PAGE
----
This union, or relation, which actually takes place between Christ and the justified, by which they obtain this privilege, it has been before observed, is represented by various similitudes; by the union of the branches with the vine, by which they are one tree, and have the same life and sap running through the whole: By the head and members, which make one body: By the union of husband and wife, by which they become one flesh, and the wife shares in the riches, worthiness and honours of the husband, however poor, mean and unworthy she was, antecedent to her union to him. This union of the justified with Christ, is often expressed in scripture by being in Christ. “That I may win Christ, and be found in him.”108108   Phil. iii. 8, 9. And, “we are in him that is true, even in his Son Jesus Christ.”109109   1 John v. 20. “Abide in me, and I in you.”110110   John xv. 4.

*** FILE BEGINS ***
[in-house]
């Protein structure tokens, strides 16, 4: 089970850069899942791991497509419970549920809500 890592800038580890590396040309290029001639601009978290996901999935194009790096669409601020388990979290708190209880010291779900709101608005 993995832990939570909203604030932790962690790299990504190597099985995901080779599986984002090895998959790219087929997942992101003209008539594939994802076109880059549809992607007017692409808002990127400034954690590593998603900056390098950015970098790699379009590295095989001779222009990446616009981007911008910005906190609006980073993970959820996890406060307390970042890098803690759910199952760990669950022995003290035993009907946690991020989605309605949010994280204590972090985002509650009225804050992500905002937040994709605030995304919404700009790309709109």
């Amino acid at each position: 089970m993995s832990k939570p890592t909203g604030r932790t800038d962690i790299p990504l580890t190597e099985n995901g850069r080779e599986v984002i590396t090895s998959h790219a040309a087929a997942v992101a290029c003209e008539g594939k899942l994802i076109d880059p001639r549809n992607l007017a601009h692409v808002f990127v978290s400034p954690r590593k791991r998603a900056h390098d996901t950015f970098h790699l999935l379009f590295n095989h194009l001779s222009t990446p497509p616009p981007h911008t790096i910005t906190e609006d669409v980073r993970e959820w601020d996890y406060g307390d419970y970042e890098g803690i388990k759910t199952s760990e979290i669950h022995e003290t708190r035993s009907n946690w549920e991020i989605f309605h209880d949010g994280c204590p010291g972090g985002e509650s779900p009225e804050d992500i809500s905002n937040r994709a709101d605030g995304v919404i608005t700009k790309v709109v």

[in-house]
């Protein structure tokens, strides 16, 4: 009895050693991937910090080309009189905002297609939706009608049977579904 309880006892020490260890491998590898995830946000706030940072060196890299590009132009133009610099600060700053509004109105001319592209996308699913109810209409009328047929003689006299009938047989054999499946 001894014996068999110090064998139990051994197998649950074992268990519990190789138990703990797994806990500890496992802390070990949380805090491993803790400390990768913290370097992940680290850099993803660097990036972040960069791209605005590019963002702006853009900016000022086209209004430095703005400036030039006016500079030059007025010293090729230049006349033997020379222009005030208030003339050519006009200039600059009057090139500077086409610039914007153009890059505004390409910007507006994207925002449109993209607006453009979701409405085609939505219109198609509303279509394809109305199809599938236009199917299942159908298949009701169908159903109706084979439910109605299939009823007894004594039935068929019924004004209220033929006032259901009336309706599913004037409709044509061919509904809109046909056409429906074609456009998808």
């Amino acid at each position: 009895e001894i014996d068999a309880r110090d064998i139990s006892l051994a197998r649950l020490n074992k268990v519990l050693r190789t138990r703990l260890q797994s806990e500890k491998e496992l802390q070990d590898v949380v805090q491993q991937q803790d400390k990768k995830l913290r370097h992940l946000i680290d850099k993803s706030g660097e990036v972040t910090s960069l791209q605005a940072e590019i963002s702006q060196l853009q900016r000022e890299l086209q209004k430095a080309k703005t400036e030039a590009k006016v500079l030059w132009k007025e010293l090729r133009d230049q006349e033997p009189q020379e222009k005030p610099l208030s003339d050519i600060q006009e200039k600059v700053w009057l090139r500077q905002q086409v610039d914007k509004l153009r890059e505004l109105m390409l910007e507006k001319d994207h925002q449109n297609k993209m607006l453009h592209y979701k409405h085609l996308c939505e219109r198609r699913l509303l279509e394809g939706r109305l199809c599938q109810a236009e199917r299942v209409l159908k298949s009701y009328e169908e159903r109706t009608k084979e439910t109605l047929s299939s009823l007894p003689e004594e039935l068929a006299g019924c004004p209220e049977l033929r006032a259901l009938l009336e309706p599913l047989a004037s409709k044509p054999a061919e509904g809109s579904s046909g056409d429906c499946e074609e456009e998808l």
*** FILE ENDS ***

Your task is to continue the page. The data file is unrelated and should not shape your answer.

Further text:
The children of the first Adam were to partake of the benefit of his righteousness, had he, by his obedience, obtained the righteousness of the law: and they do actually share with him in the evil consequences of his sin, by virtue of their union with him. He and they are naturally united, as he is their common progenitor, 55and they his posterity. And by divine constitution he was appointed in such a sense, their common, public head, that the effects of his righteousness, should he obtain it, or his sin, should he transgress, should be transmitted to them. Yet they could not be justified by his obedience or righteousness, or condemned for his sin, without an express, or implicit, moral, voluntary union to him, which was indeed supposed and secured by the constitution. If Adam had obeyed the law perfectly, and obtained righteousness and life, his children could not have the benefit of it when they came to exist, in any other way, but by a moral, voluntary union of heart to him, by approving of his character and conduct, and of that constitution, which in this way would bring them to share in the benefit of his obedience, so that they should have the benefit of his righteousness, and be made heirs of eternal life, without being in a state of trial themselves. And were it possible, in that case, and should any of his posterity actually withhold their consent to what their father had done, and refuse to be thus united to him, and to be justified in this way, they must be excluded from all interest in his righteousness, and benefit by it. And since Adam did sin, guilt and condemnation came upon his posterity by their moral union to him, by either an implicit or express consent to his sinning, and approbation of him in this character. Therefore, if there be any one of the human race, who has lived heretofore, is now on the stage, or shall exist from this time to the end of the world, who never consents in any degree, either explicitly, or by implication, to the first transgression; but perfectly and constantly, through life, refuses to unite himself to him as a sinner; that is, does not commit one sin, but continues perfectly holy, he will not partake of any of the guilt of the sin of Adam, nor be condemned by any law or constitution whatever.